IDUN Technologies: The future is forgettable

Wearable technology has grown from a buzzword to a billion-dollar market. Actually, that’s an understatement. Grand View Research predicts the market for medical electrodes (diagnostic and therapeutic devices) will be worth $2 billion by 2025 — but that’s just a partial view since there’s also further potential in consumer wearables, such as for sports. Zurich start-up IDUN Technologies has developed a patented material that dramatically expands the possibilities for this burgeoning industry.

by Robynn Weldon

Séverine Chardonnens, Co-founder & CTO and Simon Bachmann, Co-founder & CEO

The dry advantage
IDUN’s DryodesTM are gel-free, reusable electrodes that provide clinical-grade signal quality. Why is that so revolutionary? Co-founder and CEO Simon Bachmann explains: “What was previously possible was short-term monitoring, where you could for instance monitor your heart for maybe 24 hours to look for problems; or you have these implantables that you put in your chest for maybe two years to monitor certain patterns; but there was nothing in between, for two to four weeks. The problem is that if you put something on the skin for an extended time, it leads to skin irritation, or the electrodes dry out and stop working. So there was this this sweet spot of opportunity.”

The design is bio-inspired, mimicking the geometry of grasshoppers’ feet to achieve a self-adhesive surface that doesn’t rely on gel. It works under water too (tested at up to 40m below the surface), opening up exciting new possibilities for research as well as sports performance monitoring. According to Séverine Chardonnens, CTO and co-founder, the gel is a big problem for conventional electrodes.

“Usually if you want good signal quality, you’re going to use a gel. Which is okay for a few hours, but then after some time it gets irritating. If you’re measuring your brain, that’s the worst, you’re going to have gel in your hair. And you can’t shower because the gel washes out. But if you don’t use gel, relying on the commercial electrodes on the market, they just don’t perform. So having a dry electrode leads to more comfort and you can use it for longer, but where we are innovating is having a material that brings the same signal quality as you would have using the gel. It’s the best of both worlds — to have both comfort and very good signal quality.”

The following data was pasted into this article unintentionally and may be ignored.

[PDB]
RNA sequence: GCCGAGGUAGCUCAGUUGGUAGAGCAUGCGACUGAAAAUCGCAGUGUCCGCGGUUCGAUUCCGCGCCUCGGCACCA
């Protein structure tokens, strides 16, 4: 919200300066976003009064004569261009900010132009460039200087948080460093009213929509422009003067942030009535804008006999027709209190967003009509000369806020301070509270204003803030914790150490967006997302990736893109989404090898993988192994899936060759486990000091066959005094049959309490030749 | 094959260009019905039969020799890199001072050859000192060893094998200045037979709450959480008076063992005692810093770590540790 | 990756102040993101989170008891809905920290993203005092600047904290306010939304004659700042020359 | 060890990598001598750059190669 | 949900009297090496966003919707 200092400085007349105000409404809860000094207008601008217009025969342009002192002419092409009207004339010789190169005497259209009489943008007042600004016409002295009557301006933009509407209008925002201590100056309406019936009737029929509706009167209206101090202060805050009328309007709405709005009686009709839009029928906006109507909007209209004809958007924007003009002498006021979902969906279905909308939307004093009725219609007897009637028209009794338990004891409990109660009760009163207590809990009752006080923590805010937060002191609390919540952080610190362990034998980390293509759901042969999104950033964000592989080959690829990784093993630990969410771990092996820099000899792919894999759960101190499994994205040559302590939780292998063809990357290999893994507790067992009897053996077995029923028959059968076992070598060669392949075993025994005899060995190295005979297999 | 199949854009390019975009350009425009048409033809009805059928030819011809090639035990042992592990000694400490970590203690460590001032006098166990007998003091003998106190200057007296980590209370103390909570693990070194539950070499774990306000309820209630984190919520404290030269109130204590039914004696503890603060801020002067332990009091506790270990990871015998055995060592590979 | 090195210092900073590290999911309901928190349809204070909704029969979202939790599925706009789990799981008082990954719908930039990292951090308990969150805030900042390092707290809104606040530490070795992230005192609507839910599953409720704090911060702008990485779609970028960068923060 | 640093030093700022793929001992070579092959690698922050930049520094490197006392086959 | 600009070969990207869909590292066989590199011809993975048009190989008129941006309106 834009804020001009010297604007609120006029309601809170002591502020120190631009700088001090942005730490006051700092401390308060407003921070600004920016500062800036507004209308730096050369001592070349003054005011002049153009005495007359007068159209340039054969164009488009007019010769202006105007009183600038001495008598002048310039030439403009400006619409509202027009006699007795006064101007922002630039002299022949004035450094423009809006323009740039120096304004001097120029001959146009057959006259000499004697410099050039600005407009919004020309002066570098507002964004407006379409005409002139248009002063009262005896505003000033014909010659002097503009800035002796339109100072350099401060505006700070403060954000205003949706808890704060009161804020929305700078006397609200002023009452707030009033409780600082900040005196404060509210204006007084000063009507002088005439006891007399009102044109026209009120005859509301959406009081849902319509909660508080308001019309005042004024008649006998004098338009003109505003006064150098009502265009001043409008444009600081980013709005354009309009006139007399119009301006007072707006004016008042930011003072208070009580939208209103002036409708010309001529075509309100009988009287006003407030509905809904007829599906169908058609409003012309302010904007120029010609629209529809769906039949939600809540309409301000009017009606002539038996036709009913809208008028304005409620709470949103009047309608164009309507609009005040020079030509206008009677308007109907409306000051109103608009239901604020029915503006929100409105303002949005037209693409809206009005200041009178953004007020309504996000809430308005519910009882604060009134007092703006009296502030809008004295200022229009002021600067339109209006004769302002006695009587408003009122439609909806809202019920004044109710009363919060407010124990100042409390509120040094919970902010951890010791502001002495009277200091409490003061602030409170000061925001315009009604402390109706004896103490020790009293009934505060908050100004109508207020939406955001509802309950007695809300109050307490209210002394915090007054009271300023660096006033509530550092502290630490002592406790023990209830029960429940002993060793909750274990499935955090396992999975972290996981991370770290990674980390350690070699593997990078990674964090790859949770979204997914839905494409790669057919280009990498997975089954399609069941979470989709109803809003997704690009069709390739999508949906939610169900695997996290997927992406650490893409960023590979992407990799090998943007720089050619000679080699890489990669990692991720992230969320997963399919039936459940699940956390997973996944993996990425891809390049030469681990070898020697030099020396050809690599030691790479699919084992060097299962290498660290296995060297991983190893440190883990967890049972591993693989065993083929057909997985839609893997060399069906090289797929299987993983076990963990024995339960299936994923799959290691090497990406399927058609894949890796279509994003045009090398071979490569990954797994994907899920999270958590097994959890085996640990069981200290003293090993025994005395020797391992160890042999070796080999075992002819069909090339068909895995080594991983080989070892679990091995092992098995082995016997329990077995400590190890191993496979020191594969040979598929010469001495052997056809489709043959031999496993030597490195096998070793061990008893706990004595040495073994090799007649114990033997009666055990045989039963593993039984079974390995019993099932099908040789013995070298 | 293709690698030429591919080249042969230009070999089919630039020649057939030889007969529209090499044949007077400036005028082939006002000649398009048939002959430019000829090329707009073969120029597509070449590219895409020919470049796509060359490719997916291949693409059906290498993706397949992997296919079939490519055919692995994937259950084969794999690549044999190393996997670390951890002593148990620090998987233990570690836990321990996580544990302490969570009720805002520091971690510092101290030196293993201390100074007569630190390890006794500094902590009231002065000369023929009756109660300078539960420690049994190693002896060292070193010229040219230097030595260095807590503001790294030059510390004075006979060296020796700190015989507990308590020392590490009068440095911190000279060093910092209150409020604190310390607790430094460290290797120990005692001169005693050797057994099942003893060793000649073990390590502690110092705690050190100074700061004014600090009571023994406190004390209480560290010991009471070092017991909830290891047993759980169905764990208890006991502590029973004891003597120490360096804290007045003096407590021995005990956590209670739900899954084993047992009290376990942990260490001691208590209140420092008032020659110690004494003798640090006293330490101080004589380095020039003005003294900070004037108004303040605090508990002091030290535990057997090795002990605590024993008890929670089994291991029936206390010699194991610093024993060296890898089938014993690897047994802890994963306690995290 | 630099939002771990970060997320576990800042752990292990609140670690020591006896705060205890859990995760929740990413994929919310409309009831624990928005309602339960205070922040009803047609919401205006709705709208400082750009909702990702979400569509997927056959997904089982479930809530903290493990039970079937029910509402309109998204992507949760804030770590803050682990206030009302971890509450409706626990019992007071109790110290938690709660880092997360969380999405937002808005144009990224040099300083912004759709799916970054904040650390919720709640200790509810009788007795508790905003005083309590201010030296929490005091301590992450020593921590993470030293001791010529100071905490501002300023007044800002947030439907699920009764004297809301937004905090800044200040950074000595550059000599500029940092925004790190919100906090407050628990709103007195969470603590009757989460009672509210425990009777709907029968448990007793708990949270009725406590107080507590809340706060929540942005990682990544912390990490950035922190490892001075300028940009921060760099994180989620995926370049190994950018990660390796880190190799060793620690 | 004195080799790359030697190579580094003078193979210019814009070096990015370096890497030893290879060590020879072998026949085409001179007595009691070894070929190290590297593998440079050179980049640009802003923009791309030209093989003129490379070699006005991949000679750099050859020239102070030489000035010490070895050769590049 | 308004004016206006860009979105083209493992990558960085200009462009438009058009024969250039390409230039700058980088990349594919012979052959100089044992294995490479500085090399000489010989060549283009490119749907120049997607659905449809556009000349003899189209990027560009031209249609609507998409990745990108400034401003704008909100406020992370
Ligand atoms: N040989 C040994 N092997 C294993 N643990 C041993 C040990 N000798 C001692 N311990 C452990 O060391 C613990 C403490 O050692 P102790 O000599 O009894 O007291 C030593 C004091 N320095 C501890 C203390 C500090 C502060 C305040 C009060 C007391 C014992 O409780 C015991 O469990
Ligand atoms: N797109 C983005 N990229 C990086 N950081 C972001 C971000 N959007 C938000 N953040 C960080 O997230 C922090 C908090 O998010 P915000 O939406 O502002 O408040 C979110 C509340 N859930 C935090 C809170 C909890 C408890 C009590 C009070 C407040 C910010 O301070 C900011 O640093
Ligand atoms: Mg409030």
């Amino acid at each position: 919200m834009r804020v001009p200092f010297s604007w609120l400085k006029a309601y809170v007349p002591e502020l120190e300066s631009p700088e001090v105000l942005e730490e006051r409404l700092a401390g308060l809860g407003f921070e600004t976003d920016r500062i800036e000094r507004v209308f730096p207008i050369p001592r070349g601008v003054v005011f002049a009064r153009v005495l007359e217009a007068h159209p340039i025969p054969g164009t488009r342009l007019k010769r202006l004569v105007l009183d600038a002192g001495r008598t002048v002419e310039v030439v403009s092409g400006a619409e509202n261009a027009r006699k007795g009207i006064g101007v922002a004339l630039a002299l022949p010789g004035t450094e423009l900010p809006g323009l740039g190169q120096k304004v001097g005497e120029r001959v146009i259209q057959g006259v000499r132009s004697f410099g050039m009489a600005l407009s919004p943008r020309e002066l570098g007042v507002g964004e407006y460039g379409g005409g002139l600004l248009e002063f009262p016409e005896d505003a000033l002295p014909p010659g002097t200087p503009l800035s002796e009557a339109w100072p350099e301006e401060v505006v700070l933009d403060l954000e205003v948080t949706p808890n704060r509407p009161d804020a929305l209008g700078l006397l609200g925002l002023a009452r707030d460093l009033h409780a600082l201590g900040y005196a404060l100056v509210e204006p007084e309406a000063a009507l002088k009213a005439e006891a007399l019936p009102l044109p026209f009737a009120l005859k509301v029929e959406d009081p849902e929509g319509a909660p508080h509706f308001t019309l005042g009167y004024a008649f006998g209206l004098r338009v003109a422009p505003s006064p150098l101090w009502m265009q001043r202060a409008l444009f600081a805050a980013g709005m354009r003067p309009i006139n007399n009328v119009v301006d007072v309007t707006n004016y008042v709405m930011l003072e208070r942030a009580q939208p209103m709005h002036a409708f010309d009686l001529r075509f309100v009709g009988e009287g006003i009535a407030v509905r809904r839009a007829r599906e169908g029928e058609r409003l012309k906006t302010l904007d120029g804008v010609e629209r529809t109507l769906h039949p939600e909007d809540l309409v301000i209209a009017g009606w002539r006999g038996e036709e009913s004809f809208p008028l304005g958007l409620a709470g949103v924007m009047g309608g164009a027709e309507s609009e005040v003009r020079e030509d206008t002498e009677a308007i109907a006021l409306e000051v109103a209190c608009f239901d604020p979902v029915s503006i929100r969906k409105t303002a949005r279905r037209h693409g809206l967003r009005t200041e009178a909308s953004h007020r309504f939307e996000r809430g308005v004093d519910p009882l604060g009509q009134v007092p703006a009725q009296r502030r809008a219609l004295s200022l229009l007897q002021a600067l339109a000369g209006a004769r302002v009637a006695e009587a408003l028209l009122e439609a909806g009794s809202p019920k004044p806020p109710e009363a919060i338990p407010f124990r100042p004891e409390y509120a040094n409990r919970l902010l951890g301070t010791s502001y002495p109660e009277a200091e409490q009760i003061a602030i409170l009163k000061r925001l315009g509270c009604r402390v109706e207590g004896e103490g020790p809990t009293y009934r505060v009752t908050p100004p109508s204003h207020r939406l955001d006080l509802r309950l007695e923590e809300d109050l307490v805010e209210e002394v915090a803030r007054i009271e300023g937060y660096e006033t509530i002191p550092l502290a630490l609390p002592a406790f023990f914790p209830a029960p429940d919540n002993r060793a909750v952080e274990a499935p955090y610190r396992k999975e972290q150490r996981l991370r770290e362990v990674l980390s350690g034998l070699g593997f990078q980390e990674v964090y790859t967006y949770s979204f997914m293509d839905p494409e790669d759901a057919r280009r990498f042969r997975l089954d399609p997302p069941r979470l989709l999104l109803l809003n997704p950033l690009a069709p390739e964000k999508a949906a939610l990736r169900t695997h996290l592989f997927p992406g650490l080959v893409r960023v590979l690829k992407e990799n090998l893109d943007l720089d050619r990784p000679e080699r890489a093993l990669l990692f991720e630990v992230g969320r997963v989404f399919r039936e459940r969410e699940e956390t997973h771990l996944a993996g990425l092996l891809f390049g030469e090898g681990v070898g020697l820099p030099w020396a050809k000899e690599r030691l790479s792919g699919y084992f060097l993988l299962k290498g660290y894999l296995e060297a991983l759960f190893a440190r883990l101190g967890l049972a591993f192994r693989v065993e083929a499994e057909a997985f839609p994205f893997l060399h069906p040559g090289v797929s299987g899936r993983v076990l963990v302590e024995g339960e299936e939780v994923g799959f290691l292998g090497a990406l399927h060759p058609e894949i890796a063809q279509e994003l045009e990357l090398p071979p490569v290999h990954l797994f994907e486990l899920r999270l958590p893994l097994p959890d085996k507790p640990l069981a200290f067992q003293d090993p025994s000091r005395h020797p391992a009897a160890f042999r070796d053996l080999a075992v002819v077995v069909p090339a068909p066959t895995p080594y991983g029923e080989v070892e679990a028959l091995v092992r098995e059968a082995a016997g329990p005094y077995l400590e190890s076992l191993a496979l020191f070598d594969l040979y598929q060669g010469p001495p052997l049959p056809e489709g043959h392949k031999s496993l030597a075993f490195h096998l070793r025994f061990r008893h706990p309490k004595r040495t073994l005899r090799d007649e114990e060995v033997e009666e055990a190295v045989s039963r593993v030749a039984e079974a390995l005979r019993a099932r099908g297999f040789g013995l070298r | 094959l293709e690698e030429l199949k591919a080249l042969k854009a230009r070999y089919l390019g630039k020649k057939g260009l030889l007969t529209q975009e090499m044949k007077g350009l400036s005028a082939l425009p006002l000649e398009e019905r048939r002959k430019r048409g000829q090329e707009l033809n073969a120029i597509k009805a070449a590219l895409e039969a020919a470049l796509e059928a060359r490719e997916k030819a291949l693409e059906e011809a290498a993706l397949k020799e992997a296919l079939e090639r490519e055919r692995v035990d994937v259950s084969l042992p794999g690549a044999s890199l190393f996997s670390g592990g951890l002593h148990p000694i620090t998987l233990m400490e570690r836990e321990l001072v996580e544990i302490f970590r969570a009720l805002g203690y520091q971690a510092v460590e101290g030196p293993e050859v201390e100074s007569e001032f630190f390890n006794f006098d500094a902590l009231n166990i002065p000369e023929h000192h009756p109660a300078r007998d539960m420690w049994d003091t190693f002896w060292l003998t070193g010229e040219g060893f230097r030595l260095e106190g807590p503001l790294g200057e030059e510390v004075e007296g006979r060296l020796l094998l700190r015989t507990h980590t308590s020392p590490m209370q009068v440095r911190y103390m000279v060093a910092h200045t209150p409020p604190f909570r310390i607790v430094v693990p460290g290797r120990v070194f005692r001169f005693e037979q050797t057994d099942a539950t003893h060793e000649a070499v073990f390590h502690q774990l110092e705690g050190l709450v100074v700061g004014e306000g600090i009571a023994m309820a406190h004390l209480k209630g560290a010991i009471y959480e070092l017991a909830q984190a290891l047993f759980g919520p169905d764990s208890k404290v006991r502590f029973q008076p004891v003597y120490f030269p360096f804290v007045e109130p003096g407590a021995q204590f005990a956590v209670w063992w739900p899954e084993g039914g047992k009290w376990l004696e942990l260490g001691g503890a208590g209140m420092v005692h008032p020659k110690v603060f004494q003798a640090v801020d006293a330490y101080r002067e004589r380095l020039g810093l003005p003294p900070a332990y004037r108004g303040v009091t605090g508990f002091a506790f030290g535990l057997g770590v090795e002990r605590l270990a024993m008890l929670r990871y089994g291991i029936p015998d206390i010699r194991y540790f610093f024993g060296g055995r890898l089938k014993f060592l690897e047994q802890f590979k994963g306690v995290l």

This combination raises some tantalising possibilities. At present, IDUN’s products are used mainly for clinical research. The Dryodes are sold through OpenBCI, a company that sells brain-computer interface hardware to customers ranging from individual researchers to Fortune 500 companies. For director of operations Shirley Zhang, the company’s academic origins were a major draw. “The Dryode addresses a gap in the market for an easy to set up, low-impedance and comfortable dry electrode,” she says. “Its proof of concept and body of data spoke to the robust engineering behind the product.”

But the level of comfort and accuracy they offer, and the different ways in which their ground-breaking material can be applied, pave the way for applications ranging from the super-personal — individualized health advice — to large-scale workplace optimization.

Forgettables give better data
From the start, the IDUN founders were interested in preventative medicine. (The name is taken from the Nordic goddess of health and immortality.) But you can’t get actionable health data without consistent monitoring. “We always said, we have to build forgettables,” says Chardonnens. “That’s when you forget you’re wearing it. The next generation of wearables has to be so unobtrusive and so easily integrated into your habits that it’s just part of your daily life, like your smartphone.”

Expanding on this, Bachmann explains: “If we want to get access to millions of users, to record their data, we need something which is already in the user’s life. Otherwise you need to convince them to buy and use another product. But with devices like headphones, you already have them with you all day, you’re listening to music. So this is a perfect location to monitor brain activity. There is a big technical challenge in getting the necessary signal quality and the comfort level in headphones, but our material can be arbitrarily shaped in three-dimensional forms and the signal quality is proven.”

Which means access to big data. Which means powerful health monitoring, advice and insights. Welcome to the Internet of Humans.

For instance, monitoring brain activity as users go about their daily lives can deliver valuable understanding of not just their physical, but also mental health. When do you lose focus at work? Maybe getting a well-timed nudge from your smartphone to take a break, open a window or get a coffee would help you to be more creative, more productive.

On one end of the scale, Bachmann sees potential for monitoring and improving employee well-being across an entire organization; on the other, for individualized health advice that takes account of your personal response to exercise, or music, or fresh air. “It’s your guardian angel!” says Chardonnens. Even better, tracking the brain waves of patients using antidepressants could facilitate more accurate dosing and improve their response.